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Asian Spiny,

Spiny Hill, or

Cogwheel Turtles

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The Asian Spiny Turtle, also called the Cogwheel Turtle,
Spiny Hill Turtle, and scientifically, Heosemys spinosa,
grows to a maximum length of nine inches. Their native
habitat is in and along shallow, clear streams in the high
altitude rain forests of Indonesia, Sumatra, Malaysia,
Thailand and the larger surrounding islands. Cogwheel
Turtles are very shy in the wild, spending much of their
time hiding buried in the soft floor of their forests and
occasionally wandering in the shady, cool, moist areas. They
are omnivorous, but eat more plants than meat, and tend to
be nocturnal.

As you may guess from the common names, these turtles have a
very interesting shell with spikes edging the scutes along
the back and front of the carapace. The young Asian Spiny
Turtles even have spines also along the keel (top of the
shell along the backbone), although the adults often have
smoother backs and edges due to wear and tear. Most
specimens are basically the color of dried leaves, and their
color along with the shell edge spikes no doubt provides
them with excellent camouflage against predators in their
native forest habitats.

In captivity Cogwheel Turtles are still not very active,
but, like all turtles, they should still be given the
largest possible living space. An outdoor habitat is best.
If you are in a warm climate, where temperatures range
between a nighttime low of seventy degrees Fahrenheit (21
degrees Celsius) and daytime lows of around 80 degrees
Fahrenheit (27 degrees Celsius), you can keep them outside
year-around. Provide plenty of shade and turn on water
sprinklers on the hottest afternoons. Care for this species
is similar to care for North American Wood Turtles.

Indoors, a tank of at least three feet long and one and one
half feet wide should work for a single adult or a couple of
small turtles. Plant the land area of the tank thickly, in a
deep substrate (at least three inches) of a mix of sand,
orchard bark, coconut husk, etcetera, topped with moss to
hold water for added humidity, and dried leaves and maybe a
few small bark pieces or wood logs on top. Artificial plants
will work, but real plants help with humidity and provide
the occasional snack, and look better too, just be sure that
any live plants are nontoxic to turtles. The turtles will
use the plants for hiding places, and this will lessen
disease-producing stress on your turtles.

Be sure to set up a full-spectrum UVB light and run it for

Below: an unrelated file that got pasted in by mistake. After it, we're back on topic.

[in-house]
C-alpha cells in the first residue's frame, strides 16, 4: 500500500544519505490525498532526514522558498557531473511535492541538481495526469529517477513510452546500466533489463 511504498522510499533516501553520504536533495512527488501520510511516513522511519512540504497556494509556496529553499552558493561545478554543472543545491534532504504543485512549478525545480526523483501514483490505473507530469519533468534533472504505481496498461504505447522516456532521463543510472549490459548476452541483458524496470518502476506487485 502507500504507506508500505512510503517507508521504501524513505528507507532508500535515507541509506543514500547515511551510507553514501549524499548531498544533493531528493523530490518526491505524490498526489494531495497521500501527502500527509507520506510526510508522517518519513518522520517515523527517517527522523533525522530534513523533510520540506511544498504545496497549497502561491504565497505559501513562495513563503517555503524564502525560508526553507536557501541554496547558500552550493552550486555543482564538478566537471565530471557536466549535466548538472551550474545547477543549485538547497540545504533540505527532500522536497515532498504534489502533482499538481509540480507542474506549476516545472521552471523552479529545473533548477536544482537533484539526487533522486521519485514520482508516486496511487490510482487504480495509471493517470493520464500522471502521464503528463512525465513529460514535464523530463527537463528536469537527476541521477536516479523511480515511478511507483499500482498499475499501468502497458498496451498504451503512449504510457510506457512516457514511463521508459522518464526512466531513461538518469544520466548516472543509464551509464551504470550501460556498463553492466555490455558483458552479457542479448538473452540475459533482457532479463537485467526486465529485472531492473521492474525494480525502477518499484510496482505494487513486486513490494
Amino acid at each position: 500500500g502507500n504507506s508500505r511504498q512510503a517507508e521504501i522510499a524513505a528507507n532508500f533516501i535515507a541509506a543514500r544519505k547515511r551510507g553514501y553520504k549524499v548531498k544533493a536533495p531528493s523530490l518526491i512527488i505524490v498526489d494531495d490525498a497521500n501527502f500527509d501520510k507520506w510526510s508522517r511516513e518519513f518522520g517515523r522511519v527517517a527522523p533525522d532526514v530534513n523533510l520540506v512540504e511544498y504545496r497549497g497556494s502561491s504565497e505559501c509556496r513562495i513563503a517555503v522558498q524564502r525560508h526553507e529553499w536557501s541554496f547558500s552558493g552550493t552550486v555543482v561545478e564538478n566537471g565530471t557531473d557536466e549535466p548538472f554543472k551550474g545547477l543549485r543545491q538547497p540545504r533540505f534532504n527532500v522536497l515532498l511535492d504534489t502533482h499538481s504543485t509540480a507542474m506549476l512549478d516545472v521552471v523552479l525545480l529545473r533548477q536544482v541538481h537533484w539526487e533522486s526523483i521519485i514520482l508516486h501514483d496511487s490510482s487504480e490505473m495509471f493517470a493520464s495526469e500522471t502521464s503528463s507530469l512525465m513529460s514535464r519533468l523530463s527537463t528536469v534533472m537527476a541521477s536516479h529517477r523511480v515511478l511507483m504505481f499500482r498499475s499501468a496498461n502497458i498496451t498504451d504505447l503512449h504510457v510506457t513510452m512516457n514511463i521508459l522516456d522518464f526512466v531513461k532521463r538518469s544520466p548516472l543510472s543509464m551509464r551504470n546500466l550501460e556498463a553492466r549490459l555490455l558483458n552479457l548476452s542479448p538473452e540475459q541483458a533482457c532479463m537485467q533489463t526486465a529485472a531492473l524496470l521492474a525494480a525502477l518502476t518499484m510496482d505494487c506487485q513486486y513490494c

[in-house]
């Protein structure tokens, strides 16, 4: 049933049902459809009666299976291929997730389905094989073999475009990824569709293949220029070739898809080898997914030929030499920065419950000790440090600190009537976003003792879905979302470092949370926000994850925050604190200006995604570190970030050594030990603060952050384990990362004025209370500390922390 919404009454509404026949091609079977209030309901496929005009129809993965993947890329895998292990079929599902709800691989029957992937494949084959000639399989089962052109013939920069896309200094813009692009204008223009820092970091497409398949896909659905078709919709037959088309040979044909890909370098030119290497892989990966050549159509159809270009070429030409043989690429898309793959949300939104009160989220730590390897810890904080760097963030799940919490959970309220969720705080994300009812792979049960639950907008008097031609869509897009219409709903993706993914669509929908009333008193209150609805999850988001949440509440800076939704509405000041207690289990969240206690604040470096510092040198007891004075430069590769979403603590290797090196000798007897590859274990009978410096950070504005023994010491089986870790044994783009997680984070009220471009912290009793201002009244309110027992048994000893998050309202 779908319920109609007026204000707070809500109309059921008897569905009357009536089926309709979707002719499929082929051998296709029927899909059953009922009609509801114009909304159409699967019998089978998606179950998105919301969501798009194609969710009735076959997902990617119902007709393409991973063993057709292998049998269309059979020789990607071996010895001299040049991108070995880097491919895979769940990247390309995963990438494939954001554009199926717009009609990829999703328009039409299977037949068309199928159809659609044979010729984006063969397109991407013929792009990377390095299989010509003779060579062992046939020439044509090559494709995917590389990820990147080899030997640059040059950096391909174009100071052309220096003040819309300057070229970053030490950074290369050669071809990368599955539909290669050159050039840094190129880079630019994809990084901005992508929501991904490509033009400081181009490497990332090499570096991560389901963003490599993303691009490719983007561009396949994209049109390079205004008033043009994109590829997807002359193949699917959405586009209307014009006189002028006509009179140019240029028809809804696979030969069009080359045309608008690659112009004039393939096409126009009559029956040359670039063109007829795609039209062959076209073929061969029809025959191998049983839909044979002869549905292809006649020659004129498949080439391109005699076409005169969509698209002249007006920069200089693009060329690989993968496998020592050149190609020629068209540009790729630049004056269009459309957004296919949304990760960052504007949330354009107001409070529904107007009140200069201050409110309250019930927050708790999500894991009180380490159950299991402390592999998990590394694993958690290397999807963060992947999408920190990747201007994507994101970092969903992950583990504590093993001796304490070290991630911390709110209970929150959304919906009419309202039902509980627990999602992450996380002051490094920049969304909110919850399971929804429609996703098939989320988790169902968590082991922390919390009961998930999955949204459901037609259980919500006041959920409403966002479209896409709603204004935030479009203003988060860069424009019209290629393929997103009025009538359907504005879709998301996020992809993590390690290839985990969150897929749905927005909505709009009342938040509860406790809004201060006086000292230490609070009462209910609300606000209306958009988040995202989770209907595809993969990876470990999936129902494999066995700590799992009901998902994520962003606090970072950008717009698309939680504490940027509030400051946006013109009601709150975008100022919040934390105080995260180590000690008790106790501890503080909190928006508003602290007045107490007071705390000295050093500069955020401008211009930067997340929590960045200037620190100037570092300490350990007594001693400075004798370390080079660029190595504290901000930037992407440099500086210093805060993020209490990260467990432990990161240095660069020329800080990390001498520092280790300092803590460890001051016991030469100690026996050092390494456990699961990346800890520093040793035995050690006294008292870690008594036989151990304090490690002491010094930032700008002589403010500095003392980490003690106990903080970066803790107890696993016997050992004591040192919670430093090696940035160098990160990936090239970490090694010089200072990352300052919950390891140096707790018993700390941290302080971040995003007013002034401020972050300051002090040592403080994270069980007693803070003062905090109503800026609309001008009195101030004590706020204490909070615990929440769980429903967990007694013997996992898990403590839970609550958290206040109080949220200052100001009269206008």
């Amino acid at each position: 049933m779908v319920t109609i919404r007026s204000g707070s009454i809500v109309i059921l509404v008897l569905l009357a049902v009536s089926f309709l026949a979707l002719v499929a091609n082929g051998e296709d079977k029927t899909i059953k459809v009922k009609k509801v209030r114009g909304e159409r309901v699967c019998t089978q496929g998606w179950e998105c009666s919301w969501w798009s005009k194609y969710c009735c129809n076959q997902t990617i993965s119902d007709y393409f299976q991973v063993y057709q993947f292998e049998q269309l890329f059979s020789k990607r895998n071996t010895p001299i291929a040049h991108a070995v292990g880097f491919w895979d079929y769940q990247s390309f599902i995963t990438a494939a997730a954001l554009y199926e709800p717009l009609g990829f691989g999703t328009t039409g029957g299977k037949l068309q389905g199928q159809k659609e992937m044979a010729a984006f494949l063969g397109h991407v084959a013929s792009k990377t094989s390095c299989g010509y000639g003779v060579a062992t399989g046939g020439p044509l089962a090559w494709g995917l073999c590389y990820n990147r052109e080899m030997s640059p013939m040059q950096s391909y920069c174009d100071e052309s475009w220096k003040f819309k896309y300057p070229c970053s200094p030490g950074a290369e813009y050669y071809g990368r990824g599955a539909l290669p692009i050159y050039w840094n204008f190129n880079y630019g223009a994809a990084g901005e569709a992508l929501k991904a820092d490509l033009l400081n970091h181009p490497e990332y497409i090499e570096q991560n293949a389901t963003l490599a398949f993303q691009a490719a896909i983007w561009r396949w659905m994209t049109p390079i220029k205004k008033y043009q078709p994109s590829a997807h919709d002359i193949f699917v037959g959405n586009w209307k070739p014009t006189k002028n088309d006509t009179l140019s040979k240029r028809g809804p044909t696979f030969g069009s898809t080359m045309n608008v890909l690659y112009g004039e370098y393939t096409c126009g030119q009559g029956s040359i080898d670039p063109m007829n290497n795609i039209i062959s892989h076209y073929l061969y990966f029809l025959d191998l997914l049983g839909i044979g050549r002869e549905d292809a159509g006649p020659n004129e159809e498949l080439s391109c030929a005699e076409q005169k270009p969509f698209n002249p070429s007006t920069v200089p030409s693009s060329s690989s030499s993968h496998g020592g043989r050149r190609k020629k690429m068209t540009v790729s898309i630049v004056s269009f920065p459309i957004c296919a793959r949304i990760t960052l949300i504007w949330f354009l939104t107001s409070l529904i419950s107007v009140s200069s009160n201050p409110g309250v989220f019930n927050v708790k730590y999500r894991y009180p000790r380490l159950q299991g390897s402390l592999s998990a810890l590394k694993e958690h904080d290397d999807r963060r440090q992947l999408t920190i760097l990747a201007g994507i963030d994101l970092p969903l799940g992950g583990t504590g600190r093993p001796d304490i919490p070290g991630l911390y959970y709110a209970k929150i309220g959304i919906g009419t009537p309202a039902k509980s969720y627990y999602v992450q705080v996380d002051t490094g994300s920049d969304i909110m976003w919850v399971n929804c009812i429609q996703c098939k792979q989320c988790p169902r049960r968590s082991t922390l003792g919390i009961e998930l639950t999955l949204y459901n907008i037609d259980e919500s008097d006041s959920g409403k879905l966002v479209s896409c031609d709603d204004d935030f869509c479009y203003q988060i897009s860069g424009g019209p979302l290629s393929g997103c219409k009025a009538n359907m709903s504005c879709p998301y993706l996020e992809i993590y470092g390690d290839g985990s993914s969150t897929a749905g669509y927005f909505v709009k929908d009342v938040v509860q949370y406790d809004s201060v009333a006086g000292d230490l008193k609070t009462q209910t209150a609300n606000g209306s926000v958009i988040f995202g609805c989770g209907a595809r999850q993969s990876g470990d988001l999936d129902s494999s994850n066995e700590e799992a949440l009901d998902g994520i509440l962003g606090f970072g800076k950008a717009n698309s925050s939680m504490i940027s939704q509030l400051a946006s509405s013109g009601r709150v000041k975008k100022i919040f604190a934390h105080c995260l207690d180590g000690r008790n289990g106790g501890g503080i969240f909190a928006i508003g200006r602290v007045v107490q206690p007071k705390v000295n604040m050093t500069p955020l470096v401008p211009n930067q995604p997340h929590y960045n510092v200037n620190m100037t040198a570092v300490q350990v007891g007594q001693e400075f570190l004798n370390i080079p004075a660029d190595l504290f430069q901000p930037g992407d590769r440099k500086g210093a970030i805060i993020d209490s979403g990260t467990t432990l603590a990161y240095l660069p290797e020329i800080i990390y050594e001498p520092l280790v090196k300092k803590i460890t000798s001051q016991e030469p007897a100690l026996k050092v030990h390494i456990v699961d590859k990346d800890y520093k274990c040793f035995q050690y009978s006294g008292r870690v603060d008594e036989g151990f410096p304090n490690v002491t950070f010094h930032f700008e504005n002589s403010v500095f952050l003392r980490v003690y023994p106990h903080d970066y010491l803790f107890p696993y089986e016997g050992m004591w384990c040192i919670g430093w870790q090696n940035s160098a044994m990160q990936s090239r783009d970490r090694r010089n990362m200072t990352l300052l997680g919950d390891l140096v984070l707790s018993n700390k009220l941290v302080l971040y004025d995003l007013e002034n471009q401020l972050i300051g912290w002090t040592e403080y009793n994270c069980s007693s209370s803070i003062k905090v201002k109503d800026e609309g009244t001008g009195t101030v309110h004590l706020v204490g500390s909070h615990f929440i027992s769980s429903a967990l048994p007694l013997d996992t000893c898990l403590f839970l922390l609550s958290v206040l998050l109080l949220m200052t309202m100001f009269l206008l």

about thirteen hours per day, even though your turtles may
not spend that much time out of hiding. A heat bulb should
also be set up at one end of the tank for a basking area of
around eighty-two degrees Fahrenheit. Provide a water area
that is large enough for the turtle to swim, and easy for it
to get into and out of, and be sure to filter the water and
change it often.

Asian Spiny Turtles, as we said, are not very active
turtles, sometimes seeming to sleep for days at a time. This
is probably because their native habitat is mountain forests
that don't ever get warmer than around eight-five degrees F.
When they do rouse to eat every few days, they will eat a
basic diet for omnivorous turtles, with much more plant
matter than meat. They prefer fruits such as apple, banana,
melons, strawberries, tomatoes, and vegetables such as leaf
lettuces, collards and other leafy Brassicas. Dust all food
with a good reptile vitamin/mineral mixture. Several times a
month only, feed them earthworms, mealworms, or pinky mice
to provide more protein.

Most Cogwheel Turtles in the pet trade are wild-caught, and
as such will be heavily stressed and parasite-ridden when
you get them. Take your new Asian Spiny Turtle to a good
reptile vet immediately for a parasite check and treatment
and to see if it has any injuries from the often-uncaring
transport. And unless you acquire your turtles from a very
reputable dealer, be sure to keep your new Asian Turtles in
quarantine from any other reptiles for at least ninety days
to prevent infection of your other animals.

In the initial quarantine period, keep the turtle at the
best temperature for its species, provide plenty of
humidity, and offer it strong smelling food such as ripe
fruits or earthworms to entice it to eat and strengthen its
immune system. Weigh it regularly to make sure it is eating

Not much is yet known about their breeding habits, as they
have rarely been bred in captivity. They are not easy to find the
gender but the males usually have longer and broader tails and the
common male turtle's concave plastron. They usually mate
between December and February, after the rainy season. In
captivity you should shower the tank a few times per week
for proper humidity, and you might induce mating by spraying
the turtles directly with water from a host, to simulate

Your breeding tank will need to be about half swimming area,
and the land area will need a deep substrate for egg laying.
The male will chase the female into the water to mate, and
the female will lay up to three clutches of eggs per year,
only one or two eggs at a time, with an incubation period is
around one hundred and six days. These beautiful turtles,
like all Asian turtles, are rapidly disappearing from their
native habitat, so if you are interested in breeding them,
please do so, and best of luck.

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